From a purely practical point of view, D.C. Mayor Marion Barry's decision to allow the Adolph Coors Co. to pay for a reception the mayor hosted last week makes good sense economically. As a source of investment in the city, the Coors connection -- if managed properly -- offers considerable potential.
In the wake of a barrage of criticism -- most notably from organized labor -- the mayor has sought to buy time by instructing aides to prepare a position paper for him on the Coors controversy.
The mayor doesn't need a position paper on the Coors controversy. What he needs is a position paper outlining the city's plan to use the relationship with Coors as an economic development tool and as a base for expanding business opportunities for minorities in the District.
The controversy itself is ancient history. The mayor knows it as well as anyone. By now, it's a well-known fact that Coors, the country's fifth-largest beer producer, has had a long history of disputes with labor unions and minority groups who have accused the company of unfair employment practices. As part of a continuing war of words with Colorado-based Coors, the AFL-CIO hopes to strengthen a nationwide boycott that it launched against the company seven years ago.
At the same time, Coors has come under heavy fire from critics who disagree with the ultra-conservative philosophy of its principal owners, William K. and Joseph Coors. The Coors brothers make no bones about their unwavering vocal and financial support for right-wing causes and politicians.
But that didn't stop major civil rights organizations from reaching an agreement last month with Coors on a significant pact that could expand opportunities for black professionals and businesses. All of which proves that political incompatibility sometimes becomes secondary to the profit motive and economic gains.
Coors has embarked on a major marketing and advertising campaign in an attempt to improve market share as it expands into eastern states. Plain and simple, Coors wants to sell more beer. And Barry's reception -- a major event at the annual Congressional Black Caucus legislative conference -- provided valuable exposure for Coors' product to an influential and affluent segment of the market. Score one for Coors.
So far, all Barry has to show for his effort -- besides making an impression on his reception guests -- is a loud chorus of criticism for accepting Coors' offer to pick up the tab for the reception. The mayor is no political neophyte. Nor has he shown himself to be so naive as to think that Joseph and William Coors embrace his political views.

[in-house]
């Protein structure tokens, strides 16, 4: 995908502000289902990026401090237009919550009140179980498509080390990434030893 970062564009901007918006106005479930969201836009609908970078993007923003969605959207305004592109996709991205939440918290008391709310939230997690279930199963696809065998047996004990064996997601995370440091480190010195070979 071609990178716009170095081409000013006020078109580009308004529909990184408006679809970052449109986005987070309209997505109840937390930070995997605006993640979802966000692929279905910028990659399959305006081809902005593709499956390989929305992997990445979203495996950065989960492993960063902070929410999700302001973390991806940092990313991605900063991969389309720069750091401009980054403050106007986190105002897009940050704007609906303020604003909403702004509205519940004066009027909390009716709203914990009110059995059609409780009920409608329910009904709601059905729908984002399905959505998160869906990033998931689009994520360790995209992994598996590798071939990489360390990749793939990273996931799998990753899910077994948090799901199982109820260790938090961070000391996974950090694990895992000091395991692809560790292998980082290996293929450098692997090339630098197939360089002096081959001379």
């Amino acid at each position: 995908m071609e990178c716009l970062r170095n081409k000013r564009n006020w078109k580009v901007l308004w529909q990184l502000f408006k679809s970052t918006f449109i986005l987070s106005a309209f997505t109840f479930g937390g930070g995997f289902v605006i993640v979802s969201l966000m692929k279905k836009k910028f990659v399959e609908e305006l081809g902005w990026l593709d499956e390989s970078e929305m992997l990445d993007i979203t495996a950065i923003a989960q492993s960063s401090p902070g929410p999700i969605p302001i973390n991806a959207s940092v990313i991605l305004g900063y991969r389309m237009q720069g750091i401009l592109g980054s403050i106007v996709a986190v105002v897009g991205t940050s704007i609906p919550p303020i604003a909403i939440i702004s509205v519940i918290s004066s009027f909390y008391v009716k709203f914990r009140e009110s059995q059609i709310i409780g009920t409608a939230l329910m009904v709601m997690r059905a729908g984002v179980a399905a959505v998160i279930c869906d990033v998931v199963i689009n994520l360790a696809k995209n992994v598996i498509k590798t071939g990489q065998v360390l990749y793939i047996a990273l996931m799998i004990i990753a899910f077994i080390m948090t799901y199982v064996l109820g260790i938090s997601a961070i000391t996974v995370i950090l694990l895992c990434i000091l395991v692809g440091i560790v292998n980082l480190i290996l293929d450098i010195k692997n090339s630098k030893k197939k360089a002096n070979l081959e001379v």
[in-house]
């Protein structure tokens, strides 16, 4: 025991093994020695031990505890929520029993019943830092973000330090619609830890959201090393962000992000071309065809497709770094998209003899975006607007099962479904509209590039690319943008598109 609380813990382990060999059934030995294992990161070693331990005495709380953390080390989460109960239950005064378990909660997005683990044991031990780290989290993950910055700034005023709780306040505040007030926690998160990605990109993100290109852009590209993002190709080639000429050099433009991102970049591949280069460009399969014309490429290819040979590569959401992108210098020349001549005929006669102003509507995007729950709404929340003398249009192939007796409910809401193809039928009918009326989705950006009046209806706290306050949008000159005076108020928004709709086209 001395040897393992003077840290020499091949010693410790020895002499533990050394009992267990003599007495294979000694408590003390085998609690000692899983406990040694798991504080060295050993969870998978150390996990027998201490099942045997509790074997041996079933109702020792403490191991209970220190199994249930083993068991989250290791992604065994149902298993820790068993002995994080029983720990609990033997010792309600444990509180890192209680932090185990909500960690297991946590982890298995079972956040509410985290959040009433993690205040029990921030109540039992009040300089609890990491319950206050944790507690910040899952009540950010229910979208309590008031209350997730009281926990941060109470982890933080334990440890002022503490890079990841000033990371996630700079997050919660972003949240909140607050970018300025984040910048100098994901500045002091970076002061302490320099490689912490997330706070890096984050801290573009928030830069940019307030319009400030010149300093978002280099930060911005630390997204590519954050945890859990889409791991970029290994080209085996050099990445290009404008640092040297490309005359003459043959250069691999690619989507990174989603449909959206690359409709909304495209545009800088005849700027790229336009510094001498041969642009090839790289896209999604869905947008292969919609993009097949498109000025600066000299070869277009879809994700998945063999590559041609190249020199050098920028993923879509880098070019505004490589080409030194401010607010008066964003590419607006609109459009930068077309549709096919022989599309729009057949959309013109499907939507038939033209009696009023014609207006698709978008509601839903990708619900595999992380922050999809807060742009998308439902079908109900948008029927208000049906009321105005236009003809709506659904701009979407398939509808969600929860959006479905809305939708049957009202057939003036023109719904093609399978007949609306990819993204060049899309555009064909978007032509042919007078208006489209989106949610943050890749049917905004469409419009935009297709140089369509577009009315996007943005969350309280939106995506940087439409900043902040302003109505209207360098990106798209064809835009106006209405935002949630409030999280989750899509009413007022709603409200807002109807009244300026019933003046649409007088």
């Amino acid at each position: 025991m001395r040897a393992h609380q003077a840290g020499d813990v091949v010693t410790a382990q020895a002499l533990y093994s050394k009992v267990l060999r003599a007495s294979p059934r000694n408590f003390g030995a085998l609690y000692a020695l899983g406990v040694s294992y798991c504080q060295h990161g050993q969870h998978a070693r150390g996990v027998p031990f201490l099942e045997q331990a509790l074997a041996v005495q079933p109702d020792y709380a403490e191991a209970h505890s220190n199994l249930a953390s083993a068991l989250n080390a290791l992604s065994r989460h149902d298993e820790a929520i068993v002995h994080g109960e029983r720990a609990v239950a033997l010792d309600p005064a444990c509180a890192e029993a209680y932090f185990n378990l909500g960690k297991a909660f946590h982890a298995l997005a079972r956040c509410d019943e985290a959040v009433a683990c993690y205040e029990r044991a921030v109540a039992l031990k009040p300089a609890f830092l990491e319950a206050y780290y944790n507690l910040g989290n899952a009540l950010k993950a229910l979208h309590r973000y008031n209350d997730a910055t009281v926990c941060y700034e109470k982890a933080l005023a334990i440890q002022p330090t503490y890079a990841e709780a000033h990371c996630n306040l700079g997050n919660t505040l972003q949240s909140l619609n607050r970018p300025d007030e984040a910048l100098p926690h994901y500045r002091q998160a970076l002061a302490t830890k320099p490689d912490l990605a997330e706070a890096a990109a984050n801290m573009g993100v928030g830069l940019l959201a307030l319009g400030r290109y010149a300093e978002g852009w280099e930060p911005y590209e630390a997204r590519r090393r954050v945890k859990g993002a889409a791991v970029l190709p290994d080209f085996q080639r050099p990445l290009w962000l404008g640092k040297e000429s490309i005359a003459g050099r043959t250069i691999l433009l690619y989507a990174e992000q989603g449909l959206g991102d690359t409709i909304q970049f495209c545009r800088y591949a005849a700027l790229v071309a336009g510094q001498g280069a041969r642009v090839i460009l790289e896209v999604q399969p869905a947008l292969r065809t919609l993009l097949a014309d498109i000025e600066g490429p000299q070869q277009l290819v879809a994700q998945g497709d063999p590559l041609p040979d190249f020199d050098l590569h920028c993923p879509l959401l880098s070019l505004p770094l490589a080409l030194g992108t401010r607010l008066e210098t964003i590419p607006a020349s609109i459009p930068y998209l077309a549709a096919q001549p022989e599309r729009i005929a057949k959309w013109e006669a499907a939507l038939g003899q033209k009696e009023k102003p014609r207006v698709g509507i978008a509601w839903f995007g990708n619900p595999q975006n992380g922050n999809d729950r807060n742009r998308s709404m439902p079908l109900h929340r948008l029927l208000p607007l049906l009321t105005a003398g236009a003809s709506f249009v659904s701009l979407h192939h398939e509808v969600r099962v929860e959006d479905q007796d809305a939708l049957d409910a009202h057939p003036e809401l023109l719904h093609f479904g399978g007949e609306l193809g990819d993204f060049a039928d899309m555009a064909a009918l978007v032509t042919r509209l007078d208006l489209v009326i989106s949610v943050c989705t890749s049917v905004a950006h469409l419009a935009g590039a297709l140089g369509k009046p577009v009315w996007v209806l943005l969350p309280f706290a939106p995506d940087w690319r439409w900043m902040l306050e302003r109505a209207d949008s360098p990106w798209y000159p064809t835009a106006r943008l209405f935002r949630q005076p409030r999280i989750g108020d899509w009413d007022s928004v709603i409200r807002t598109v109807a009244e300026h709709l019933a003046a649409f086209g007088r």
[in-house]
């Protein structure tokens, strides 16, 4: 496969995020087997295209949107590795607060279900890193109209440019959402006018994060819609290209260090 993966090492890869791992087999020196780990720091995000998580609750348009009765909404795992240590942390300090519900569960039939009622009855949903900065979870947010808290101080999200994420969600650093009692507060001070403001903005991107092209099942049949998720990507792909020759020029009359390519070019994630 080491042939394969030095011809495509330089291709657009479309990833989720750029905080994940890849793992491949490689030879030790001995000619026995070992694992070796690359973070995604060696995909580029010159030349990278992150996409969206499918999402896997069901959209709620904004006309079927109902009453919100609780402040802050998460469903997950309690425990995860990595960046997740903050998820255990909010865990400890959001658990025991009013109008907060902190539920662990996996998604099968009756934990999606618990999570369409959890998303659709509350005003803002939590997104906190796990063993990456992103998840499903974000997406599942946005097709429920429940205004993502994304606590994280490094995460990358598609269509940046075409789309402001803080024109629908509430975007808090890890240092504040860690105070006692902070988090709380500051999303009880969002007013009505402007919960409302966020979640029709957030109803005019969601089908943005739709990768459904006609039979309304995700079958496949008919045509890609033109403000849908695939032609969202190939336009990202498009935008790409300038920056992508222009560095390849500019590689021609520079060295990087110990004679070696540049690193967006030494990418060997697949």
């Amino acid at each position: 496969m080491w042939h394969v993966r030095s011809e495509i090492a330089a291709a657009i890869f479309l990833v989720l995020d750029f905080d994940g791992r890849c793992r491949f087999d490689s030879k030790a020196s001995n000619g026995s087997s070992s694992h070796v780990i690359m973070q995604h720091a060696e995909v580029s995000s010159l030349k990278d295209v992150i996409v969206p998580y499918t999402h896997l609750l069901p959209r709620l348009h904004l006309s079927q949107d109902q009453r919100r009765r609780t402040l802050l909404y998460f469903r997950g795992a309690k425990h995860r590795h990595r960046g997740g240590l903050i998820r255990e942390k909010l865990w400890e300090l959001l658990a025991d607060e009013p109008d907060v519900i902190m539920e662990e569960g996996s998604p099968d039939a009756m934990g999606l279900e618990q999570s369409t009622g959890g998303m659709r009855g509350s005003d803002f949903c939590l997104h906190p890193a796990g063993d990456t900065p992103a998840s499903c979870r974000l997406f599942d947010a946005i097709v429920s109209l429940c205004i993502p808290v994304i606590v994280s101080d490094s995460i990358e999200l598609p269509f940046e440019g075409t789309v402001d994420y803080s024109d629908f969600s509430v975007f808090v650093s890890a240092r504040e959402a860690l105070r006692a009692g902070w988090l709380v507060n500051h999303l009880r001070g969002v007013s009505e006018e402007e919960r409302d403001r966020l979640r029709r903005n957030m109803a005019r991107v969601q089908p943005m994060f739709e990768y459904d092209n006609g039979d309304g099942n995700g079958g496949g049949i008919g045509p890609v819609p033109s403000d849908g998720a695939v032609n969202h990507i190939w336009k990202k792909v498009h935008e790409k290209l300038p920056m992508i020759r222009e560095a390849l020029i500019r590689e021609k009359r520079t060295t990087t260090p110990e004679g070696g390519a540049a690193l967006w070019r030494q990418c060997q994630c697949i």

Coors is in business to sell beer. Period. And the mayor's reception fit perfectly in the company's marketing strategy. Beer drinkers will ultimately determine the success of the overall strategy. Meanwhile, Barry and his aides have an opportunity to provide a true test of Coors' corporate citizenship.
Under the agreement with the NAACP and five other civil rights groups, Coors has promised to increase promotional opportunities for blacks and to involve them in the formation of policy. The company has agreed further to increase black ownership of Coors distributorships and to "provide capital assistance needed to assure success in distributor ownership." The agreement also calls for Coors to begin "aggressive" use of black suppliers and vendors, to invest in black-owned banks, to purchase insurance from black-owned carriers, to use services of lawyers and other black professionals, to expand its use of black-owned advertising, marketing and public relations agencies, and to make major expenditures for advertising in black-owned media.
The value of the agreement has been placed at $325 million over a five-year period.
Similar agreements have been signed by other major corporations over the last year or so, although many -- including Coors -- insist that they were already doing many of the things agreed to in the pacts with civil rights groups.
Anheuser-Busch Inc., the nation's biggest beer brewer, has invested millions of dollars in certificates of deposit in minority-owned financial institutions -- including those in the District -- for more than 15 years. A major contributor to the United Negro College Fund, Anheuser-Busch also has established lines of credit with minority-owned financial institutions and encourages its independent wholesalers to make deposits in them.
Commenting on the importance of those deposits a couple of years ago, Samuel Foggie, president of Washington's United National Bank, declared: "Those funds mean a lot to us. We can increase our income with those funds and make investments that will generate new dollars for the community."
In the final analysis, that is the issue that should be addressed in the mayor's position paper. Surely, Coors could do no less than treat it as a business transaction -- a quid pro quo, if you will.